OVERLAND PARK, KS — Despite ongoing state legislative activity related to personal trainer bills, several companies that offer personal trainer certifications say the bills will not affect their business. However, Bob Esquerre, a personal trainer business consultant, says the bills would hurt these companies.

Two personal training bills that died in state legislative committees last year in New Jersey and California have been reintroduced, and another bill in Massachusetts is still in committee.

Jay Del Vecchio, president and CEO of World Instructor Training Schools, Virginia Beach, VA, says the introduction of these bills has not affected his business, which is enjoying its best year ever.

“If the bills are passed, it will not make our college training and national certification obsolete,” Del Vecchio says. “It very likely will add to what we already do, since we teach almost exclusively with colleges and universities. State bills are going to require oversight by the colleges. That's what it's going to create.”

Because the National Council on Strength and Fitness (NCSF) complies with the same standards as licensed allied health fields, it should not be affected by licensing bills, says Brian Biagioli, executive director of NCSF. His organization is neither for nor against legislation as long as legislative regulations are in the best interest of the profession, he says.

“Appropriately constructed legislation devised to protect the public would utilize competency standards as the basis for regulation consistent with other professions,” Biagioli says. “Although some states opt to run an independent continued education program, proper stakeholder-based legislation would complement the national regulatory activity of the National Council on Strength and Fitness and other legitimate bodies, potentially strengthening the organizations while posing limited negative impact.”

But Esquerre, who owns the consulting firm Esquerre Fitness Group Inc., Boca Raton, FL, says the problem with state licensing laws is that certifying agencies would potentially have to adhere to 51 different laws, including the District of Columbia.

“I think it's going to hurt [agencies] only because each state will have their own standards, which means each of the agencies will have to tweak,” Esquerre says. “What may be appropriate in New York may not be appropriate in Georgia, for example. There's going to be 51 potential tweakings going on, so there's a cost associated with that. The standardization process gets to be dysfunctional.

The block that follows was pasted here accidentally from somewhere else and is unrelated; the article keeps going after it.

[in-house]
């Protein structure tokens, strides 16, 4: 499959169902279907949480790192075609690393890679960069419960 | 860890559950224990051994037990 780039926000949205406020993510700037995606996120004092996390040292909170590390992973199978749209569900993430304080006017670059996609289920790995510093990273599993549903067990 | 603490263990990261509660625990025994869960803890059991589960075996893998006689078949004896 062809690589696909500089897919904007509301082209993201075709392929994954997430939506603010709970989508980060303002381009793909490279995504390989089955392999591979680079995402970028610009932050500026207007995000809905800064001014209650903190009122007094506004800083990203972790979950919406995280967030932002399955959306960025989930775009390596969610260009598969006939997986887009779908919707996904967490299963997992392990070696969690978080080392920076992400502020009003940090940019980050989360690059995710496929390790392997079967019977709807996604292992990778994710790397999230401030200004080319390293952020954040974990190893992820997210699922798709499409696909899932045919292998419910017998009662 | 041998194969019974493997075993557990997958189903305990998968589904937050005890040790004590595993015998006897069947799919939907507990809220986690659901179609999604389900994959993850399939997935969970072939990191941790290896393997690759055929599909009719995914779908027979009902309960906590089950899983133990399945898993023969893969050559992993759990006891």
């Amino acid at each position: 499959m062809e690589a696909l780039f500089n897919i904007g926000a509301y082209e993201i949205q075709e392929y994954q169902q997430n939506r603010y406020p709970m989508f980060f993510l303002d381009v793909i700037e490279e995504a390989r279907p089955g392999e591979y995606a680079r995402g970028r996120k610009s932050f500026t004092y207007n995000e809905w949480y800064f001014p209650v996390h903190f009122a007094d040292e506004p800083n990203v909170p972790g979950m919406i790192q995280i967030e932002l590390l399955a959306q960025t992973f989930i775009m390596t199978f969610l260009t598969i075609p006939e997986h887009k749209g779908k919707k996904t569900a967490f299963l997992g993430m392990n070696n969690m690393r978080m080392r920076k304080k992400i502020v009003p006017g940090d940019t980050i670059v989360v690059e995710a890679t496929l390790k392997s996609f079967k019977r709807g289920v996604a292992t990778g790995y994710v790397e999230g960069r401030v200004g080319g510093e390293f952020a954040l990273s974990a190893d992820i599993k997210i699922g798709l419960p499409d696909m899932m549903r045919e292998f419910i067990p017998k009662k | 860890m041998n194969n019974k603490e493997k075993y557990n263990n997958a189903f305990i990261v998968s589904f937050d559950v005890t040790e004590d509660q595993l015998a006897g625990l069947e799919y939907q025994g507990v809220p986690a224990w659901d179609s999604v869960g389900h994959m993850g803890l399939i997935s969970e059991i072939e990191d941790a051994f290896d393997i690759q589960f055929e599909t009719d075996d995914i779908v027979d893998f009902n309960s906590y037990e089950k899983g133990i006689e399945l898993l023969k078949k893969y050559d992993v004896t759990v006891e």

“If every state was to have an issue,” Esquerre adds, “what happens to a personal trainer who lives in a tri-state area like New York, New Jersey, Connecticut? They've got to go through three different sets of standards and three different credentials. And you have a club that may have a chain that has facilities in New York, in New Jersey, in Connecticut. What's going to happen there?”

The International Health, Racquet and Sportsclub Association (IHRSA), which opposes most bills involving the licensing and certification of personal trainers, made a personal trainer certification recommendation to its member clubs in 2005. A personal trainer, according to IHRSA's guidelines, would need a certification from an agency approved by the National Commission for Certifying Agencies (NCCA) or by an organization accredited by the Council for Higher Education Accreditation or the U.S. Department of Education.

IHRSA opposed both the Massachusetts and New Jersey licensing bills but supported last year's California bill, which focused on the certification and not the licensing of personal trainers. Esquerre, for one, supports the IHRSA guidelines and would be in favor of a national standardization program.

Alan Russell, the director of academic and governmental affairs for the National Academy of Sports Medicine (NASM), says that while the organization is against the proposed licensing bills, the business generated by NASM certification and education is secondary to supporting the American public.

“Our main business venture is to provide as many qualified service providers as possible,” Russell says. “We believe [the proposed licensing bills] would limit access of qualified fitness trainers to the public. Currently, third-party accreditation to the NCCA is a reasonable and responsible means of regulating the industry. We're not trying to establish a battle of wits here with the state legislation.”

Chris Gellert, president of Pinnacle Training and Consulting Systems, Germantown, MD, says he will be unaffected by the bills if they are passed. In fact, they may make him work harder to create better education material at a higher level, he says.

Gellert, who has worked in California, Chicago and on the East Coast, says there is a variance of educational degrees of personal trainers in each part of the country, which might lead to some confusion if states had different sets of personal trainer regulations. He contends that personal trainers in California tend to have more advanced credentials than those on the East Coast. Gellert would be in favor of a tiered regulation of personal trainers with one agency regulating the industry.

“It's not a matter of weeding out bad apples,” Gellert says. “It will actually make the industry better. It will raise the educational bar of trainers to really understand the science behind the movement.”